Qantas’ top-tier Platinum One frequent flyers no longer have access to a dedicated support team, with the airline reportedly cutting its Platinum One Special Service Team last Friday. 23 Canberra-based staff have been offered redeployment in other parts of the business, as Qantas seeks to drastically cut costs.
Qantas advertises “round the clock support” from a dedicated Platinum One team as a benefit of its sought-after Platinum One status. Platinum One members are given the Special Service Team’s direct phone number, allowing them to bypass Qantas’ traditional call centre and other communication channels. The Special Service Team has also been responsible for keeping track of Platinum One members’ travels, proactively assisting in the case of disruptions.
By all accounts, the proactive service provided by the Special Service Team in Canberra has generally been excellent. There are countless stories of in our Qantas Platinum One experiences thread, which has over 5,000 posts, of the “SST” saving the day.
While this is sad news for Qantas Platinum One frequent flyers – and the staff affected – Qantas says that it will replace the Special Service Team with a new “VIP Service Team” based at the existing Hobart call centre from late 2020. This team will look after Platinum One members and Chairman’s Lounge members.
“This includes a single point of contact for flight bookings, disruption management and special assistance via a dedicated and centralised team,” a Qantas spokesperson told Australian Frequent Flyer.
Qantas says that the change was designed “as a result of feedback from members”.
Until the new Qantas VIP Service Team is established, Platinum One members will presumably now be looked after by staff at Qantas’ regular call centres in Hobart, Auckland, Manila and Cape Town. Platinum One members will likely still receive priority in the call centre queue – so won’t be forced to wait on hold for hours – but the quality of the service provided by some of the overseas call centres may not be as high.
The cost-cutting move makes sense at a time when far fewer Platinum One frequent flyers than normal are travelling. With international borders closed for the foreseeable future and Qantas currently operating just 20% of its usual domestic flights, the number of Platinum One frequent flyers (it’s believed there are currently only several thousand) is also likely to reduce over the coming years. This is despite Qantas extending the existing status of its Platinum One members and providing a “status boost” of 1,800 status credits for the 2021 membership year.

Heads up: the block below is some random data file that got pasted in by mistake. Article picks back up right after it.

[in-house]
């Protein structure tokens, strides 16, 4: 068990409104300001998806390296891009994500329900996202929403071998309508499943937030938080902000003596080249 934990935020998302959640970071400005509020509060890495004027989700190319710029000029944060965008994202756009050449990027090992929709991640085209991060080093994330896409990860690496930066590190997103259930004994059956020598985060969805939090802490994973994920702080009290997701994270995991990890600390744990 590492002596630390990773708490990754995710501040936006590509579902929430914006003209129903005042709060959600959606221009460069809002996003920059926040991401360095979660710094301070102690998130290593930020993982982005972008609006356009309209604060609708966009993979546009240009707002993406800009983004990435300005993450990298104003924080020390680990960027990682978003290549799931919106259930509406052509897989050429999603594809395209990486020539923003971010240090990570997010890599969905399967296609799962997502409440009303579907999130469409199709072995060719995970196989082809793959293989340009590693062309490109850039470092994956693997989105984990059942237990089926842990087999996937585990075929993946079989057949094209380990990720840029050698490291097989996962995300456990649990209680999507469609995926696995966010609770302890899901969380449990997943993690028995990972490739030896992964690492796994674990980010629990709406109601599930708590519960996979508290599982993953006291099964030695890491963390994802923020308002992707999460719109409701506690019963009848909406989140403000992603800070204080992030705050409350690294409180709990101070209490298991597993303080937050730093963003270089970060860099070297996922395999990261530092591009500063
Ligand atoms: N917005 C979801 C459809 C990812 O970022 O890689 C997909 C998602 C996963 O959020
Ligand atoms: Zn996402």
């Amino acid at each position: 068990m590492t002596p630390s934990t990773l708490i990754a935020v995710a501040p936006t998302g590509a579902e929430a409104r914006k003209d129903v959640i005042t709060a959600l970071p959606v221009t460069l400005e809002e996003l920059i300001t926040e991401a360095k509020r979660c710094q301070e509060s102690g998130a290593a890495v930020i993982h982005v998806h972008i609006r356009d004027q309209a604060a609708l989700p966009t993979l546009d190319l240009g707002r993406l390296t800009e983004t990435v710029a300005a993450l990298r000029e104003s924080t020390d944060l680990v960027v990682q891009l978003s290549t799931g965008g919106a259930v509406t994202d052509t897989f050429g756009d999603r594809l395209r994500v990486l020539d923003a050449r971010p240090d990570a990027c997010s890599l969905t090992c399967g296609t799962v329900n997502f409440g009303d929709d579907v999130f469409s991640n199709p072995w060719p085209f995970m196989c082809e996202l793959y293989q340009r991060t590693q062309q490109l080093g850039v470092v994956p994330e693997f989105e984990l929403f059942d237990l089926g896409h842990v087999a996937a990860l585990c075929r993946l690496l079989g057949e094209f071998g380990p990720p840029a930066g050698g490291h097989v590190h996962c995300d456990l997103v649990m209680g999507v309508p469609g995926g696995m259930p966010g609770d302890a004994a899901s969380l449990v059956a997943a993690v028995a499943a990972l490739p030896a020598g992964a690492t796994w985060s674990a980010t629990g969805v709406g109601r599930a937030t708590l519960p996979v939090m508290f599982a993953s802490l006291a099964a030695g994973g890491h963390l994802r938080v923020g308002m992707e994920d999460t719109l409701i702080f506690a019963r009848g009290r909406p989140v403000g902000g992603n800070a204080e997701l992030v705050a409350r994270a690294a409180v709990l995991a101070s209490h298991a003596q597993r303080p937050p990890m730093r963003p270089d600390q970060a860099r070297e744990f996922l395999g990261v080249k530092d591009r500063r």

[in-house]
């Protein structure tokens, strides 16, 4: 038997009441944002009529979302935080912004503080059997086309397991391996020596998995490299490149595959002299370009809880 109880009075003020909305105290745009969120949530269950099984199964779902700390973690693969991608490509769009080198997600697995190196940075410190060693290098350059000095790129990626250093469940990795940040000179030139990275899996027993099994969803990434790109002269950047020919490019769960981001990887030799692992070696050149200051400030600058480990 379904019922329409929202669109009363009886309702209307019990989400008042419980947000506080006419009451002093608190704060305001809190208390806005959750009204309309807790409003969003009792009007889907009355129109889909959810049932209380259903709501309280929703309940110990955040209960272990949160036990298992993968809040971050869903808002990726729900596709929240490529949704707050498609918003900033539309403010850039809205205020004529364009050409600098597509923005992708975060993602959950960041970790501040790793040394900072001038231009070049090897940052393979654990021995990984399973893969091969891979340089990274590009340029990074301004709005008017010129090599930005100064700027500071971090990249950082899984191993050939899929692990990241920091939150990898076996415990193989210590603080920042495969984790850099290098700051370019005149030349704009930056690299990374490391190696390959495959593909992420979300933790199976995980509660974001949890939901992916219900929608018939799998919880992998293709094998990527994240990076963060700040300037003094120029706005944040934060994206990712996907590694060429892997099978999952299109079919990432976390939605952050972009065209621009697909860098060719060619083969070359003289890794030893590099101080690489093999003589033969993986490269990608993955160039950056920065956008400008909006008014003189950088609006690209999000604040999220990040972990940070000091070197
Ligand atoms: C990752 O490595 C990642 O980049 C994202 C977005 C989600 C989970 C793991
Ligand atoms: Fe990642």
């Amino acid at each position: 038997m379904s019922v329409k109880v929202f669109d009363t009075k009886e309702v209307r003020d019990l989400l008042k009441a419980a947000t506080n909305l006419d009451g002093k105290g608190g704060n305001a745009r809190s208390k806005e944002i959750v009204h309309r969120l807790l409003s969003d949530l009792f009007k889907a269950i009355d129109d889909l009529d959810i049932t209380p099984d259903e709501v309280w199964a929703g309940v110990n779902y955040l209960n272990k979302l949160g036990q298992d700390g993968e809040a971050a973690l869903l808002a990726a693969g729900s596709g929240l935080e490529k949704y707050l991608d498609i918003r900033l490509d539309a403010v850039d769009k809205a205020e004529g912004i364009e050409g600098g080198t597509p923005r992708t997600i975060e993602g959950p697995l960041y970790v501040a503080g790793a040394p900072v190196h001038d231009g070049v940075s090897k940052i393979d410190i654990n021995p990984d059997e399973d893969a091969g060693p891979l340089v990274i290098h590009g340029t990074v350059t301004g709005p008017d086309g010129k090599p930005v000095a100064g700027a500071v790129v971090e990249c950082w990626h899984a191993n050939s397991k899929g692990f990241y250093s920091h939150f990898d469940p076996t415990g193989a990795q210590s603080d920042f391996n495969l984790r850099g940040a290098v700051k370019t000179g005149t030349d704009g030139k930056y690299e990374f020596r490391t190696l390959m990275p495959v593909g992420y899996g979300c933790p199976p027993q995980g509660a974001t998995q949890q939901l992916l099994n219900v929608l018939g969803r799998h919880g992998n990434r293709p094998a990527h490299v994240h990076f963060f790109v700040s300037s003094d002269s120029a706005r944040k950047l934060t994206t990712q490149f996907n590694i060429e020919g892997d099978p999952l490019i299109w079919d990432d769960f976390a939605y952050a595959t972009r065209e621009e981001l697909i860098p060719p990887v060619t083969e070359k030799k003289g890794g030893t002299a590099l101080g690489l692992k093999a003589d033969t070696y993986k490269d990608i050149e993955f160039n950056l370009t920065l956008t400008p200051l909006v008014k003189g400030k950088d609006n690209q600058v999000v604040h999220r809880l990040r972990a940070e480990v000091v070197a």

But according to one source, this change has been planned for some time and was already being discussed before COVID-19.
Qantas Frequent Flyer members need to earn 3,600 status credits within 12 months to achieve Platinum One status, with at least 2,700 status credits earned on Qantas or Jetstar flights. With such a high benchmark, this status tier is aimed squarely at high-spending, high-flying corporate travellers.
Given how difficult it is to earn Platinum One status, Qantas has faced some criticism since launching the ultra-elite tier in 2012 that the benefits weren’t enough to justify the high earning threshold. With the latest cut to dedicated Special Support Team, the benefits of Platinum One status are now looking even more marginal.
Qantas lounge staff also made redundant
The loss of the Platinum One Special Service Team in Canberra comes just days after Qantas sacked the staff at several of its overseas airport lounges. With international flights off the cards for the foreseeable future, Qantas’ contracted lounge staff at overseas ports including Hong Kong and Singapore were made redundant.
Qantas has already axed 6,000 jobs due to the COVID-19 travel slowdown, and a further 2,400 positions are under threat from Qantas’ plan to outsource ground services at 11 Australian airports. Many more Qantas staff are currently stood down without pay.
Join the discussion on the Australian Frequent Flyer forum: Platinum One experiences?